With “Take This Waltz”, Sarah Polley focuses again on a woman on the verge
By T.T. Stern-Enzi
A slow week at area theaters will send you scurrying to all corners for any fleeting sign of life and when you wish for more than just the promise of an escape from the heat, where do you go?
This week, stay home. That’s right, your friendly neighborhood critic just told you to grab your remote control and scan through Time Warner Cable’s On Demand titles for Sarah Polley’s “Take This Waltz,” which you can order for less than the price of a ticket at your multiplex or your art house and settle in for a little one-on-one time with Polley, a Canadian actor-turned-director who generated strong critical buzz for her feature film debut “Away From Her” back in 2007. Starring Gordon Pinsent and Julie Christie (who earned an Academy Award nomination for Best Actress), the film, based on “The Bear Came Over the Mountain,” a short story by Alice Munro, captured the angst of an aging couple dealing with the onset of Alzheimer’s and past infidelities.
“Take This Waltz” continues to mine similar intimate territory; yet here, the focus is on the coziness that envelops a younger woman, Margot (Michelle Williams), a freelance writer married to a cookbook author (Seth Rogen) but who develops feelings for a neighbor (Luke Kirby), an artist and rickshaw driver in a beautifully funky section of Toronto. “Waltz” feels like an avant-garde performance devoted to women on the verge, which seems to be perfectly aligned with Polley’s sensibilities. What happens to women who long for more than life has given them, up to a point, but then encounter an opportunity to grab hold of something more, the something more that they have yearned for?
“Waltz,” at first glance, appears lighter, less weighty in its meditation on this issue than “Away From Her,” likely because it involves a younger protagonist. Yet, besides her age, Margot is less defined as a person. She is adrift in her life and her own skin. The freelance lifestyle has afforded her a sense of freedom, but she is untethered and unmoored from even the lofty artistic community that surrounds her.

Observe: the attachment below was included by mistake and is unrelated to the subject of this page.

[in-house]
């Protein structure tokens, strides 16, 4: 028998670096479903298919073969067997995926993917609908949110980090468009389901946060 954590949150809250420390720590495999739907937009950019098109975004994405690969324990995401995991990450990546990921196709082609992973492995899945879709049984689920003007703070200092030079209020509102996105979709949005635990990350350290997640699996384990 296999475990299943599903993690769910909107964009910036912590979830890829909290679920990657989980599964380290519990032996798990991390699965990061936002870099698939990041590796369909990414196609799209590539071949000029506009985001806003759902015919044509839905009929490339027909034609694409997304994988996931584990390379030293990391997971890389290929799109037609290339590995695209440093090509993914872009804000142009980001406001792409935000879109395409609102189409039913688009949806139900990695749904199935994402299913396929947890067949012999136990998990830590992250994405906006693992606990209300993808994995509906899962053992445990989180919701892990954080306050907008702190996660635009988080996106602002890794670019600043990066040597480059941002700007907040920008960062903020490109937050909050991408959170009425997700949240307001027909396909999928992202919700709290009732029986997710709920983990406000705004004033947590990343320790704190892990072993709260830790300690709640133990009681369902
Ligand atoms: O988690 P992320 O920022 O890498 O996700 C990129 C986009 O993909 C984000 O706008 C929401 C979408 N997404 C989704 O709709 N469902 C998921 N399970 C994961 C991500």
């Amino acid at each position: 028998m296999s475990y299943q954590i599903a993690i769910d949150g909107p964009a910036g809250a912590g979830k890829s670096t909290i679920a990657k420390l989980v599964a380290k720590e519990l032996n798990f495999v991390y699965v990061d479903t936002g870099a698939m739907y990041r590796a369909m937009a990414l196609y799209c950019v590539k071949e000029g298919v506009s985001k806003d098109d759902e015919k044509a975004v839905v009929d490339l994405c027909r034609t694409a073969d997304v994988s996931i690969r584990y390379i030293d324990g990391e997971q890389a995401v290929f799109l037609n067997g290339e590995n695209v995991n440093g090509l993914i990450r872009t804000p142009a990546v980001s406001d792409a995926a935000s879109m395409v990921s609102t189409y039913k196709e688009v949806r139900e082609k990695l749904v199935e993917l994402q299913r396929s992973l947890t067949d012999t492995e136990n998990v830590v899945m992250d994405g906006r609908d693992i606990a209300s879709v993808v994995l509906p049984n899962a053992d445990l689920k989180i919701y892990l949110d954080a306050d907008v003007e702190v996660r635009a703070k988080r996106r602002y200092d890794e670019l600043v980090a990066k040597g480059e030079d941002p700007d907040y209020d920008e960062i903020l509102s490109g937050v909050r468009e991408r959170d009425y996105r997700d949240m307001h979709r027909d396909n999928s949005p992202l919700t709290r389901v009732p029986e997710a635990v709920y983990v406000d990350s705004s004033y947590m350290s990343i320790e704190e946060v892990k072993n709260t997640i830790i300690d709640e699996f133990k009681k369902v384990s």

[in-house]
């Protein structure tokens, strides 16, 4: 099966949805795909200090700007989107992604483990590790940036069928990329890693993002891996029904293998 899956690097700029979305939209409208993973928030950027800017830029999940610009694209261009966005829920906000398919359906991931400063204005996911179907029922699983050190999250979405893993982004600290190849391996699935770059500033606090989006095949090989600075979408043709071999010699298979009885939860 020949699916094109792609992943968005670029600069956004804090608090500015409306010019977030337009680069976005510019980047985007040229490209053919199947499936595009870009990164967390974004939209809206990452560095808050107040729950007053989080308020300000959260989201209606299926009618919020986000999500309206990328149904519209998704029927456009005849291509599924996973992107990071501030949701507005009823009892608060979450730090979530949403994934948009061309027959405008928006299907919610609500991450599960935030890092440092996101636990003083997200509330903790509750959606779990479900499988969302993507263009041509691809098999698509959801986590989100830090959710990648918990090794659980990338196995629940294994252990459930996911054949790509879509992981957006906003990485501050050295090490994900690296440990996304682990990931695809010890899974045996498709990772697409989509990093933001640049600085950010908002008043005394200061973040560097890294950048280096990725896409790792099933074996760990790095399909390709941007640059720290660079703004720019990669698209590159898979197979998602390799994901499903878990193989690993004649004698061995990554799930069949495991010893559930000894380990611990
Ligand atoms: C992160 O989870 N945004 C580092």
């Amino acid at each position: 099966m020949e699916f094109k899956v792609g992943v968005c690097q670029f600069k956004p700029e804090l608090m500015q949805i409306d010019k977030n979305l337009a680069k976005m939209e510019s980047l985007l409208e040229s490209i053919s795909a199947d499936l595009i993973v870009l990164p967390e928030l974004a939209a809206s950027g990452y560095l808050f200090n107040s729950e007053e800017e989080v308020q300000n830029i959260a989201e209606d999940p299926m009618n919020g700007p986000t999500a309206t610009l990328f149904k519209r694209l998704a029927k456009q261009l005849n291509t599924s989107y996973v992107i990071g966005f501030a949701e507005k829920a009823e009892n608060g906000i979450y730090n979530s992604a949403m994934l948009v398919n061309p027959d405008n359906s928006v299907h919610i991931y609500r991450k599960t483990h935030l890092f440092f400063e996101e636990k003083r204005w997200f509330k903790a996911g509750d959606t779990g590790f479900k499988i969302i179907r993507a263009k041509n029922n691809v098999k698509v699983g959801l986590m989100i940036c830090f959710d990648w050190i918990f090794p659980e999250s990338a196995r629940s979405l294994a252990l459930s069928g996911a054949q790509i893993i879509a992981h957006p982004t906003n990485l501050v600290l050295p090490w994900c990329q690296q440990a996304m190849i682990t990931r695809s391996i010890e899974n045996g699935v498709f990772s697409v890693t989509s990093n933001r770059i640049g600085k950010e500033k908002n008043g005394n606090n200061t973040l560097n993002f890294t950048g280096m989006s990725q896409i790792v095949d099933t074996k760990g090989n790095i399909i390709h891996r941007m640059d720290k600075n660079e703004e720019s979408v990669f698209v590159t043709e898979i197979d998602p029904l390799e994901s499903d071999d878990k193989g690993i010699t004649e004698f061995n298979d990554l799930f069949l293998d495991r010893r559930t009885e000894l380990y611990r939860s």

Intriguingly, her sister-in-law Geraldine (Sarah Silverman) provides a unique counterpoint. Geraldine has a husband and young daughter, but she is an alcoholic in recovery who appreciates the reality that every day, she is one step away from scratching the record and wrecking the dance. She sees that life isn’t about the feverish pursuit of the new, because sooner or later, that headlong hormonal rush gets old.
That’s a lesson that applies to the movie-going experience too. We get so caught up in the thrill of heightened action and the technology (IMAX, 3D) that places us in the middle of it all, the building of franchises and then the rebooting of the whole shebang, made to refresh the experience for the next generation, that we forget that it all comes back to the comfort of intimacy that we may achieve only a handful of times.
I was fortunate enough to catch Polley’s film at last year’s Toronto International Film Festival, during the late summer-early fall period, when the shock and awe had worn off and I was eager for the less is more approach. “Take This Waltz” plays small; truthfully much moreso than “Away From Her,” but it meets the demand of home viewing quite nicely. Shockingly, I find myself rooting, nay demanding, a movie-watching experience that takes us out of the theaters and allows us to dance up close with the movies we may come to love.
Reach DCP film critic T.T. Stern-Enzi at Film@DaytonCityPaper.com